In all we carried six cameras, including a toy and a point-and-shoot. In Judy's bag were a Nikon N90 and N8008 body, and three lenses, a 24mm wide, as well as 35-70mm and 70-210mm zooms. (She also packed a small lens bag so that when walking through Venice she did not have to use her much larger shoulder bag to carry her lenses and film.) My Domke held a Leica M6 with one 35mm Summicron, a Mamiya 6 medium format camera with one 50mm wide angle lens, a Leica Minilux P&S, and a plastic Chinese-made Holga camera, customized to take long-exposures as well as conventional ones. (More on that in a future column.)
In addition to a Minolta spotmeter, I had with me a tiny, yet remarkably powerful, Metz Mecablitz 34 compact flash unit, hardly larger than a pack of cigarettes. (More on that in future columns, too.) As we did on our last trip, I packed a small Gitzo tripod and ball head in with our luggage.
Happily, I was able to have all our film hand-inspected at all security checkpoints: Dulles, Paris (our connection point both coming and going) and Venice. This was especially important to us since ours is a black and white, largely available light, project that uses tons of Ilford's great Delta 3200 film in both 35mm and medium format. The 3200 film is arguably the most light-sensitive conventional bxw film in the world, and therefore the most potentially susceptible to harm from radiation.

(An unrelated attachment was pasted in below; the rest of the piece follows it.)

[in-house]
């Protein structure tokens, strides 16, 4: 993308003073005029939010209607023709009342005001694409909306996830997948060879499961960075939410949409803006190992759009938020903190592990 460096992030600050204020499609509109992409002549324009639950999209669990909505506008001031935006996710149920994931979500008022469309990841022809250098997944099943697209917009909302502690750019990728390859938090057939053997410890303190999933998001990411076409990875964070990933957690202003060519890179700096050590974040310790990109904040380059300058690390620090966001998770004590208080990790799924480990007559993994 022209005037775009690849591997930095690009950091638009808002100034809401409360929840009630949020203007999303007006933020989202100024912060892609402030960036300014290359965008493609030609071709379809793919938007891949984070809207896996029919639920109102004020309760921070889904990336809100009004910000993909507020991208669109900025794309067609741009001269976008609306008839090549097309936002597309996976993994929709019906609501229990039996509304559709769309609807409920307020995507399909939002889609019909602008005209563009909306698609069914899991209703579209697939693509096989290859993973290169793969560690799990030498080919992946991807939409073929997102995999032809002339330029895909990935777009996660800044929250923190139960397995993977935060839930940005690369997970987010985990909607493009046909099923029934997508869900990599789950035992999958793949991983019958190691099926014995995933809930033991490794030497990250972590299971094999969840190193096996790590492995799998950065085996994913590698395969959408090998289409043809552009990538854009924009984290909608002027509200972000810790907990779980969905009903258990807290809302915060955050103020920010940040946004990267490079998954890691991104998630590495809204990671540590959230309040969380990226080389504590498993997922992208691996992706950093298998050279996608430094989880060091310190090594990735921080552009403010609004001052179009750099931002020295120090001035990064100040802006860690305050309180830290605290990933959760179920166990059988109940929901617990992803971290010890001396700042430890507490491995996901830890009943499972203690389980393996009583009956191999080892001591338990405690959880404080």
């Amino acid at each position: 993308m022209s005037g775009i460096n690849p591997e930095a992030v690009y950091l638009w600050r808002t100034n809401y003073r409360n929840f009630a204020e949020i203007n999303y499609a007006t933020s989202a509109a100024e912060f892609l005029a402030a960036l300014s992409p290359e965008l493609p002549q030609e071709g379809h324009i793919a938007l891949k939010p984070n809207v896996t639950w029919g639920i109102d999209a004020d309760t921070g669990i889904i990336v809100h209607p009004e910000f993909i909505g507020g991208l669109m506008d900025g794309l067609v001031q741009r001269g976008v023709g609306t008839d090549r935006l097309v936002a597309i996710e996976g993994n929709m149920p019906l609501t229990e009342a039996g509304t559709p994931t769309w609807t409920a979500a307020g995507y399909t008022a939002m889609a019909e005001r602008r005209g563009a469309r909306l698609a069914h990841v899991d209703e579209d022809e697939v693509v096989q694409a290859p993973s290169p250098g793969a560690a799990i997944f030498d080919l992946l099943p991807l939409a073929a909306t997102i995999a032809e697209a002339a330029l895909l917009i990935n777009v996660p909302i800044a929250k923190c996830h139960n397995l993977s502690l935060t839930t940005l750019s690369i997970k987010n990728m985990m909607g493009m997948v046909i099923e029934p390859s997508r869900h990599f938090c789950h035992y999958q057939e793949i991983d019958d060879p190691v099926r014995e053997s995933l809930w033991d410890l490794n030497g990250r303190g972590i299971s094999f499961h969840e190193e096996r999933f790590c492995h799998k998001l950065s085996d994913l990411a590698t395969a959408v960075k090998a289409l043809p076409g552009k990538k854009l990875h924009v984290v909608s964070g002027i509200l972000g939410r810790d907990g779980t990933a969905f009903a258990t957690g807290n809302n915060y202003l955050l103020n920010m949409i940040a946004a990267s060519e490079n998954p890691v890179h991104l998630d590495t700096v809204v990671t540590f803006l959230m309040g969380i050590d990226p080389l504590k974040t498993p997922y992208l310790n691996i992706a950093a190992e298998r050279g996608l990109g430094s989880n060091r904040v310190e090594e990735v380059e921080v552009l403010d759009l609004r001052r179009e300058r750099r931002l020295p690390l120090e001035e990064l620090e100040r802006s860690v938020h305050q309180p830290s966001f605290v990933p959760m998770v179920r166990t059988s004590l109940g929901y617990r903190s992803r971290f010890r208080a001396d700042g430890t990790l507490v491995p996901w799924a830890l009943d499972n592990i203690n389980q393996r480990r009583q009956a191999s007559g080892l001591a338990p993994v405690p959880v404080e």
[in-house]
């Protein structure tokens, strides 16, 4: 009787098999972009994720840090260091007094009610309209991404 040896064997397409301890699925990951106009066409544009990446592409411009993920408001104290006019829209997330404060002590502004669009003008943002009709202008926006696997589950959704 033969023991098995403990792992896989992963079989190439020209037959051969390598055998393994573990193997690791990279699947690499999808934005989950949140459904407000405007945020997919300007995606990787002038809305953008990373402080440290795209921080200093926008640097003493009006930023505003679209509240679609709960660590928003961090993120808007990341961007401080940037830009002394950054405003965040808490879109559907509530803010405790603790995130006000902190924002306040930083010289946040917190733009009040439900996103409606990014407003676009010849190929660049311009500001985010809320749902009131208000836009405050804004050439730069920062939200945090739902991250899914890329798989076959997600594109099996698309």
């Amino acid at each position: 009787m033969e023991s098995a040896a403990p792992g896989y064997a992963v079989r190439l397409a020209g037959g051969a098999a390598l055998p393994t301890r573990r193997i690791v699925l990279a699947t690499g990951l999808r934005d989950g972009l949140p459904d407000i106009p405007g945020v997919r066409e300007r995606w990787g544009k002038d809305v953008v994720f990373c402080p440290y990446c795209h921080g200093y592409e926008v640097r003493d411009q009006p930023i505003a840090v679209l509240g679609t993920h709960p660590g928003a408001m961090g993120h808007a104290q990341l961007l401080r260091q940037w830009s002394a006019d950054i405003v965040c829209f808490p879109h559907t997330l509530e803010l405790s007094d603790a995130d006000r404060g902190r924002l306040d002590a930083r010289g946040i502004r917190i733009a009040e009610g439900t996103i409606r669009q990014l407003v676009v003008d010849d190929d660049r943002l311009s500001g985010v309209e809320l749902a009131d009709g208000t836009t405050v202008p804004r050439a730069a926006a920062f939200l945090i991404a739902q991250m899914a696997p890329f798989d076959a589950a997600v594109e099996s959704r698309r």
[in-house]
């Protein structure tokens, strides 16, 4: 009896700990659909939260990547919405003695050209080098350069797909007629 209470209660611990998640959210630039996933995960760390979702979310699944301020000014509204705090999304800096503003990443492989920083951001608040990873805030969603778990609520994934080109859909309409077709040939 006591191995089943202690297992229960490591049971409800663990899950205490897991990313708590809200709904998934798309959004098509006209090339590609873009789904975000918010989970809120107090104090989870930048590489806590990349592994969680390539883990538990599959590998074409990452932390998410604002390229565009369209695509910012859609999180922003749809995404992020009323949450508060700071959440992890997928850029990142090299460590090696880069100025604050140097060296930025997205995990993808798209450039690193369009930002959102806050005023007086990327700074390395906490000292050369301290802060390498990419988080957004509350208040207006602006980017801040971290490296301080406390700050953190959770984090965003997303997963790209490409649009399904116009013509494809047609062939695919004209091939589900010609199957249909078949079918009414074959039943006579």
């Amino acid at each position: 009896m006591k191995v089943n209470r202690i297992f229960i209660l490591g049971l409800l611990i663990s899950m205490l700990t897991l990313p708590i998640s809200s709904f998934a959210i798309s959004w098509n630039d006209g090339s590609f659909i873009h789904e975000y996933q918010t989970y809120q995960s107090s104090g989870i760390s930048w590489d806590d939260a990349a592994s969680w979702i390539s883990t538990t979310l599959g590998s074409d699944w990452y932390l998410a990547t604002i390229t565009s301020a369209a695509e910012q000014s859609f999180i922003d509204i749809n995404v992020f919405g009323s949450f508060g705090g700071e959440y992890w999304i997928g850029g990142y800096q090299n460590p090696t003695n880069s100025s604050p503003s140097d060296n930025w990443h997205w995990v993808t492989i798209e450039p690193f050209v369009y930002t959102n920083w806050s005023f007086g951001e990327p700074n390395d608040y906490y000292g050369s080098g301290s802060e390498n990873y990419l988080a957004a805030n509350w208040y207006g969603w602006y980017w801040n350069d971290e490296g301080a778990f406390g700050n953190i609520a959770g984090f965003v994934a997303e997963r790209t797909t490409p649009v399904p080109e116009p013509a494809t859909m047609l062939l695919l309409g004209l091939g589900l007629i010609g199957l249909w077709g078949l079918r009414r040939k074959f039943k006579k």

I am aware of in fact I have reported on two separate studies several years ago that held that virtually all carry-on X-ray machines in the developed world are harmless to film, even film with a high ISO. However, the damaging effect of X-ray is cumulative (just as it is in humans) and multiple passes can be harmful, especially to high-speed film, though perhaps not as harmful as many fear. My goal is to get as many hand-inspections per trip as possible, so that an occasional unavoidable pass through X-ray will pose no real threat to unexposed or undeveloped film. In future columns, I hope to do some supervised real-world testing, not only of X-ray machines, but of the far more dangerous (to film) CTX luggage scanners that soon will be in use at major airports nationwide to better detect weapons and explosives in checked luggage. NOTE: Never, Never put film in checked bags. Under the right circumstances, CTX scanning can and will destroy new or undeveloped film.
Before our trip I took all of our film, both 35mm and 120, out of its wrappers and placed it all in clear plastic bags. I had a lead bag as a backup if I were forced to place film through X-ray.